The Government has promised to reduce by 20,000 the number of patients waiting for in-patient, or day case treatment, by the end of the year, under an action plan being published today.

Most of the procedures being targeted are high-volume operations, such as hip and knee replacements, cataracts, tonsils, angiograms, skin lesions, cystoscopies and varicose veins.

The operations will be performed in both public and private hospitals, where there is available capacity.

The current overall national waiting lists stand at over 692,000 people, according to the National Treatment Purchase Fund February data.

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It means that the target of reducing lists by 20,000 cases represents just under 3% of the total waiting on all lists.

The plan promises to reduce the overall number of patients mainly in one area - on the 'Active' waiting list - to less than 70,000 by the end of this year.

It will also reduce the number of people waiting longer than nine months.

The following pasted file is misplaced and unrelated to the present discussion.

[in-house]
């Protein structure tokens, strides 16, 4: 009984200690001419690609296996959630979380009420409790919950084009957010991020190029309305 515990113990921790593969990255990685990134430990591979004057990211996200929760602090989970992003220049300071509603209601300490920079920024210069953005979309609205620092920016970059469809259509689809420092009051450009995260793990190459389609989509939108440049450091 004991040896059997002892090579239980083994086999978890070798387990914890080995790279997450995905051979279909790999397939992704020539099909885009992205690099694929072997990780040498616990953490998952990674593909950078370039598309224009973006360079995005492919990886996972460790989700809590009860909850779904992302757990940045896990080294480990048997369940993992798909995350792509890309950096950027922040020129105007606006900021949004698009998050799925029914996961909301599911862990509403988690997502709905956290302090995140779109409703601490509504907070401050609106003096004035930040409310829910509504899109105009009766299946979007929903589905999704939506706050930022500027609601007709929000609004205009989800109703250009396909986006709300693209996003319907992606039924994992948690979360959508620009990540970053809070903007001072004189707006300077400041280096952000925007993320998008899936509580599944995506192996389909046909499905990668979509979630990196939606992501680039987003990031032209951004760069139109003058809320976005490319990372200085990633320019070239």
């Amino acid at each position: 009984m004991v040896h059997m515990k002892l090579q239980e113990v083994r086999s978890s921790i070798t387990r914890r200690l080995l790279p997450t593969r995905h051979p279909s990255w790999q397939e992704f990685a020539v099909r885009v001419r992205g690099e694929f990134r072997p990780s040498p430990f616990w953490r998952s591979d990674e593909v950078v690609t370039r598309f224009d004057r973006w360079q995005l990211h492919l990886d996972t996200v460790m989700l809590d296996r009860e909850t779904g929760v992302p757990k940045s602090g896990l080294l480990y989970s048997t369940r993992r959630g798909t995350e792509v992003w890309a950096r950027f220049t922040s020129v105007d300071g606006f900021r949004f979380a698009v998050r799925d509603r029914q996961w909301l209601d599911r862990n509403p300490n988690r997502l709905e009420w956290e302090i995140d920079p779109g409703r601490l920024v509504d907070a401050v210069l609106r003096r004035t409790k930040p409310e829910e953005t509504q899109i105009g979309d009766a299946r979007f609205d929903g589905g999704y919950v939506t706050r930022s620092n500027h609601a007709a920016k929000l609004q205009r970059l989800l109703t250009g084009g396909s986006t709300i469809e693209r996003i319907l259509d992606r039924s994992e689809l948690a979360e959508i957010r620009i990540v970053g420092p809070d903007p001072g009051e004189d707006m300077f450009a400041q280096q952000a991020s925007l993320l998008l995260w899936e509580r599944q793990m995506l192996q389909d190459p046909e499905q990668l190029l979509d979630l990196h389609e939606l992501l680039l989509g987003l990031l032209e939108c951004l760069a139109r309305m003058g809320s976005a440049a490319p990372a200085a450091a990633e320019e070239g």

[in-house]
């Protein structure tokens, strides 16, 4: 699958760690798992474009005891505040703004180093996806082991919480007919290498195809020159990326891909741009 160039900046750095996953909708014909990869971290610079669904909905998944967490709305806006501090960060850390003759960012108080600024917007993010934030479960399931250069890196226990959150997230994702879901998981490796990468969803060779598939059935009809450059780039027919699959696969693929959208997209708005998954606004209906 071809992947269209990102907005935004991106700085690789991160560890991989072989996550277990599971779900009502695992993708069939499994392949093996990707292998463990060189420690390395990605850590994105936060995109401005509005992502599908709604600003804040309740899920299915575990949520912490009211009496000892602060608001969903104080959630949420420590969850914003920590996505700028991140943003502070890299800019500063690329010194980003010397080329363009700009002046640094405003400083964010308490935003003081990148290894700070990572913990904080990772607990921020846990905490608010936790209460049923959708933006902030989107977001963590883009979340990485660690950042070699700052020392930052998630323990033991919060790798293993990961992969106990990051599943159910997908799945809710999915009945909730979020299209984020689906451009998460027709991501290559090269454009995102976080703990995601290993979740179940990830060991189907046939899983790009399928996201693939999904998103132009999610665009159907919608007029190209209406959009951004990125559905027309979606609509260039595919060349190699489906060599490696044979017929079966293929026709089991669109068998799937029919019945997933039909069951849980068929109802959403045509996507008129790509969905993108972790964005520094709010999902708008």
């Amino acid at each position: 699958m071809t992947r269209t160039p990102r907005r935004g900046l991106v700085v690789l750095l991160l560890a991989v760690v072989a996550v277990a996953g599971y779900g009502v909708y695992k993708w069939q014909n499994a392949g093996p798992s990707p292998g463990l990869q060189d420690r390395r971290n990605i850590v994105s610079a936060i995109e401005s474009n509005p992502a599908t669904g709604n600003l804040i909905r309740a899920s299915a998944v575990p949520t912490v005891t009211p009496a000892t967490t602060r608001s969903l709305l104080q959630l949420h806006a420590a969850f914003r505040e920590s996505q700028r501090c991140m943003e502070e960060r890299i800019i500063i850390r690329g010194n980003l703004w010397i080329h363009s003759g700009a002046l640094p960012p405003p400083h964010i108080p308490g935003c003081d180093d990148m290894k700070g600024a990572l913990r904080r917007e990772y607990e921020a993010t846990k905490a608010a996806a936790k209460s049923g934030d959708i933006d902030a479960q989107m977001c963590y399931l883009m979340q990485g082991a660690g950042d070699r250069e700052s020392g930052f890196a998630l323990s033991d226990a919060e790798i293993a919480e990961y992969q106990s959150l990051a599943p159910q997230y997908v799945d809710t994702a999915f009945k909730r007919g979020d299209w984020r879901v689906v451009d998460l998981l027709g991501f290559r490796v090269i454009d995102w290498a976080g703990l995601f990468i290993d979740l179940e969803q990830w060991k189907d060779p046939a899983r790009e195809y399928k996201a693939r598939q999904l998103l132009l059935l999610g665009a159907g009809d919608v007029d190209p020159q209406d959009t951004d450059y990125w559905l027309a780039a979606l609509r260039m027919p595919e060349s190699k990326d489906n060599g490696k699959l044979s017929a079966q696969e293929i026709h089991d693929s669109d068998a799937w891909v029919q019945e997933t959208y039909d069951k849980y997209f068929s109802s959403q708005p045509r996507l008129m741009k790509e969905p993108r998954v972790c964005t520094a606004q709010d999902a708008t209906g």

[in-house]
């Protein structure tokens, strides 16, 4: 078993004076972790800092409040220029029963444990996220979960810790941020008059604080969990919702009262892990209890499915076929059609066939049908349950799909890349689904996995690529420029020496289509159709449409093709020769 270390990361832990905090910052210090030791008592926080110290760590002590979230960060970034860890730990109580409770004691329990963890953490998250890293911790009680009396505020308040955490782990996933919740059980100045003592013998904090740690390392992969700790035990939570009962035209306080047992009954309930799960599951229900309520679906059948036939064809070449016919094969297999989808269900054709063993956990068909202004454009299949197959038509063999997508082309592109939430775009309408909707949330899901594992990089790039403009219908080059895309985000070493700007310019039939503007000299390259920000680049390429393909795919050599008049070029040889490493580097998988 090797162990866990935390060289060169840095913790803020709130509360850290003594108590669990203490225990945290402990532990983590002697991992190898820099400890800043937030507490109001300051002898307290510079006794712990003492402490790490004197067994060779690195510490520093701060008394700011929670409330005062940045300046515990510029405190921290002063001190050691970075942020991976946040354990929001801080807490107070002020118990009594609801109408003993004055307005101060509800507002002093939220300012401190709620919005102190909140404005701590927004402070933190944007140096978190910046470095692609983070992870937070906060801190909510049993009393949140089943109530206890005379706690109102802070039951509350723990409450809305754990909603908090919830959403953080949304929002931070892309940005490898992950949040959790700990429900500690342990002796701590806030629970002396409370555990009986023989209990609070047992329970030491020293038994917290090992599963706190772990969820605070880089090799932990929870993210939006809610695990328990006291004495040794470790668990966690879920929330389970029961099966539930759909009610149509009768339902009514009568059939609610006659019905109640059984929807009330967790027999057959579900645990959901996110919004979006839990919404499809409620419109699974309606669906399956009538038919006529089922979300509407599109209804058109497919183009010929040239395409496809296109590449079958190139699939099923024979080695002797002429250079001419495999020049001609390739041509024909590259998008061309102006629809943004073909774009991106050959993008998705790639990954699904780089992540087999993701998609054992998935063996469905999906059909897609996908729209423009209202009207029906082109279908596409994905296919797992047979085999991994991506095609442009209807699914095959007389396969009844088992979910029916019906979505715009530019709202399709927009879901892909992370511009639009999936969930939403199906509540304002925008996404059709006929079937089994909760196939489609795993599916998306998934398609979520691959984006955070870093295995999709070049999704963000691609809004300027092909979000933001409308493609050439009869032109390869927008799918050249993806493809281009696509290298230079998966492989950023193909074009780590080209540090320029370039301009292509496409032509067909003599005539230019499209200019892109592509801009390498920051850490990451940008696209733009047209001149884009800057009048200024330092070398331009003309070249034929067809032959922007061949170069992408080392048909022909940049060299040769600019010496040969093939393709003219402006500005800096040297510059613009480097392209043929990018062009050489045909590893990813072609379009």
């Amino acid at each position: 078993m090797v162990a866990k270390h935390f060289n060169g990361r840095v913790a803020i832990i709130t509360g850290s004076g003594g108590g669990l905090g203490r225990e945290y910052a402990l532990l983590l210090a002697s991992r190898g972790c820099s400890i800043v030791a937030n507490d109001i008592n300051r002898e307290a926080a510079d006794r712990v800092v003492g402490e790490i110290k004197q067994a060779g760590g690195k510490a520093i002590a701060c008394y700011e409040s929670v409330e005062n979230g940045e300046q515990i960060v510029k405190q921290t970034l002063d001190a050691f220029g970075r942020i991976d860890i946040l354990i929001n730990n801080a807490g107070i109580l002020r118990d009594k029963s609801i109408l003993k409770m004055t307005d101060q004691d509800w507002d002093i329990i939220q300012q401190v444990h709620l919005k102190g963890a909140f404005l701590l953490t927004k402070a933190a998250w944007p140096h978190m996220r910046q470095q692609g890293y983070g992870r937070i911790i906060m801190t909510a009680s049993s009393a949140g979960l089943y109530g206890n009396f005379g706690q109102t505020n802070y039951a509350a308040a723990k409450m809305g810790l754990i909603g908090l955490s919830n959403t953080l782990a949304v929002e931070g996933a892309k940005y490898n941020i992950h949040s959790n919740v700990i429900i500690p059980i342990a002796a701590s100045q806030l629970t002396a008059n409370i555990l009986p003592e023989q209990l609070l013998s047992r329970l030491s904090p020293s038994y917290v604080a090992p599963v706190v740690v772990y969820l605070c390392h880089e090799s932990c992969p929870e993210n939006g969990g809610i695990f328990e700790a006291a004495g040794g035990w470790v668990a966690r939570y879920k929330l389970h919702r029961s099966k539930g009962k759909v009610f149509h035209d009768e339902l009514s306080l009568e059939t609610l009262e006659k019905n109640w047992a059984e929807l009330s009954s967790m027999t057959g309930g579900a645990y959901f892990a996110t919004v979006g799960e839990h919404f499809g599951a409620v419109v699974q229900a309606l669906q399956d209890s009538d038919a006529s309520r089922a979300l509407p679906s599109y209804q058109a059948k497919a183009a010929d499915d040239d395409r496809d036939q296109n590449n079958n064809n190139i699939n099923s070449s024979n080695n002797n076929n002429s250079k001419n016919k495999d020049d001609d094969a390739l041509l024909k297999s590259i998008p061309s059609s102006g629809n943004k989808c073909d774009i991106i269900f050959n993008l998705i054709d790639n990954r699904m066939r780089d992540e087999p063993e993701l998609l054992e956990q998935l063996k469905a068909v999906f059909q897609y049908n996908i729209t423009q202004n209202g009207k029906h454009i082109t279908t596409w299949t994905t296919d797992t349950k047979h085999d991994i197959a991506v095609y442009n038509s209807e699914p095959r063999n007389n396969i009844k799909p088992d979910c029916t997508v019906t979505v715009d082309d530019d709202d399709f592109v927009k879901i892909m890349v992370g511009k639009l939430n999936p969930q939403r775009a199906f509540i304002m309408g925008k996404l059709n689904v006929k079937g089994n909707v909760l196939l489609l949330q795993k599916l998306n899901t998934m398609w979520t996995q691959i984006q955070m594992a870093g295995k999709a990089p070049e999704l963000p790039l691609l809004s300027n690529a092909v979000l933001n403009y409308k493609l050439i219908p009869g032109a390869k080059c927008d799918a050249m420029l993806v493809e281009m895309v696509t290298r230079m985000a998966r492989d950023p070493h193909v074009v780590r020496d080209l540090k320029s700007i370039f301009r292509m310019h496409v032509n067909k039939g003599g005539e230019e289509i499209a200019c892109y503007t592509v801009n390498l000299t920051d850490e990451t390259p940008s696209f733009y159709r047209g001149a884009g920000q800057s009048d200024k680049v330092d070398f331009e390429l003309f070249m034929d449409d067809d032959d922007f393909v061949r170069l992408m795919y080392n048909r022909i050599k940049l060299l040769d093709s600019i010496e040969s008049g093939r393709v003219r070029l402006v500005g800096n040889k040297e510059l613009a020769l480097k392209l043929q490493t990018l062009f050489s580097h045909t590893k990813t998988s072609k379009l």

All patients who are clinically suitable for outsourcing, waiting more than nine months, will be offered treatment this year, for the targeted high-volume procedures.

An extra 4,000 gastrointestinal scopes are also promised.

The 70,000 target in the plan is based on a figure of 81,500 patients on the 'active' inpatient/day case waiting list in December, published by the NTPF.

Patients waiting for an appointment date for their treatment are categorised as 'Active'.

Separate to the 'Active' waiting list, there is a 'To Come In' list of 25,120 patients who have a scheduled appointment date for their treatment.

There is also a 'Planned Procedure' waiting list, of 64,700 patients who have had treatment and require additional treatment at a future date.

The Action Plan was prepared by the Department of Health, the HSE and the National Treatment Purchase Fund.

It is being funded by an allocation of €50 million, previously announced by the Minister for Health, Simon Harris.

The Private Hospitals Association said its network of 19 available hospitals around the country can readily accommodate all of the high-volume treatment specialties prioritised by the Department in the waiting list plan.

It said that in any one year its hospitals carry out around 250,000 theatre procedures, so it has the capacity to take on work.